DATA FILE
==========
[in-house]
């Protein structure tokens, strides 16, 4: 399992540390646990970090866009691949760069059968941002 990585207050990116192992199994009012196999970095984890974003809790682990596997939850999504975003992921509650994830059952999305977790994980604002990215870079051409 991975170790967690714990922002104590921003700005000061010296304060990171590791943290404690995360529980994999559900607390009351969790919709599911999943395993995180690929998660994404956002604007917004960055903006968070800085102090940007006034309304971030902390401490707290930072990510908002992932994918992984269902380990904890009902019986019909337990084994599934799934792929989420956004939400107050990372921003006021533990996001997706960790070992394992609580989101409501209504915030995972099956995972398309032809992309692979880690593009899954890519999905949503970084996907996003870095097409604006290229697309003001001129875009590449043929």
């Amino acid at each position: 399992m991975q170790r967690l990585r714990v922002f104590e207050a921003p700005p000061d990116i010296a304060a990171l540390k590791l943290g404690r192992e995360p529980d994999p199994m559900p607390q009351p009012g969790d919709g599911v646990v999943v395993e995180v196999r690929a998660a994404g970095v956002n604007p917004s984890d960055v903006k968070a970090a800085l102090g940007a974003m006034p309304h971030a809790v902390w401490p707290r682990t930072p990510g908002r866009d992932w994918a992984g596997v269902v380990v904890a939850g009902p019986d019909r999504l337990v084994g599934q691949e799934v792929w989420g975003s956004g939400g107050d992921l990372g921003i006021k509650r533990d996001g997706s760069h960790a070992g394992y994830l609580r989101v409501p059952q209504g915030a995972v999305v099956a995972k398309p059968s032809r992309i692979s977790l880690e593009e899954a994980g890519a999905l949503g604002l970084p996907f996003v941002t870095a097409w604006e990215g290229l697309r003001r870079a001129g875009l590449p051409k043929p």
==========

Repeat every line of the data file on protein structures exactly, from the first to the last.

[in-house]
């Protein structure tokens, strides 16, 4: 399992540390646990970090866009691949760069059968941002 990585207050990116192992199994009012196999970095984890974003809790682990596997939850999504975003992921509650994830059952999305977790994980604002990215870079051409 991975170790967690714990922002104590921003700005000061010296304060990171590791943290404690995360529980994999559900607390009351969790919709599911999943395993995180690929998660994404956002604007917004960055903006968070800085102090940007006034309304971030902390401490707290930072990510908002992932994918992984269902380990904890009902019986019909337990084994599934799934792929989420956004939400107050990372921003006021533990996001997706960790070992394992609580989101409501209504915030995972099956995972398309032809992309692979880690593009899954890519999905949503970084996907996003870095097409604006290229697309003001001129875009590449043929």
């Amino acid at each position: 399992m991975q170790r967690l990585r714990v922002f104590e207050a921003p700005p000061d990116i010296a304060a990171l540390k590791l943290g404690r192992e995360p529980d994999p199994m559900p607390q009351p009012g969790d919709g599911v646990v999943v395993e995180v196999r690929a998660a994404g970095v956002n604007p917004s984890d960055v903006k968070a970090a800085l102090g940007a974003m006034p309304h971030a809790v902390w401490p707290r682990t930072p990510g908002r866009d992932w994918a992984g596997v269902v380990v904890a939850g009902p019986d019909r999504l337990v084994g599934q691949e799934v792929w989420g975003s956004g939400g107050d992921l990372g921003i006021k509650r533990d996001g997706s760069h960790a070992g394992y994830l609580r989101v409501p059952q209504g915030a995972v999305v099956a995972k398309p059968s032809r992309i692979s977790l880690e593009e899954a994980g890519a999905l949503g604002l970084p996907f996003v941002t870095a097409w604006e990215g290229l697309r003001r870079a001129g875009l590449p051409k043929p």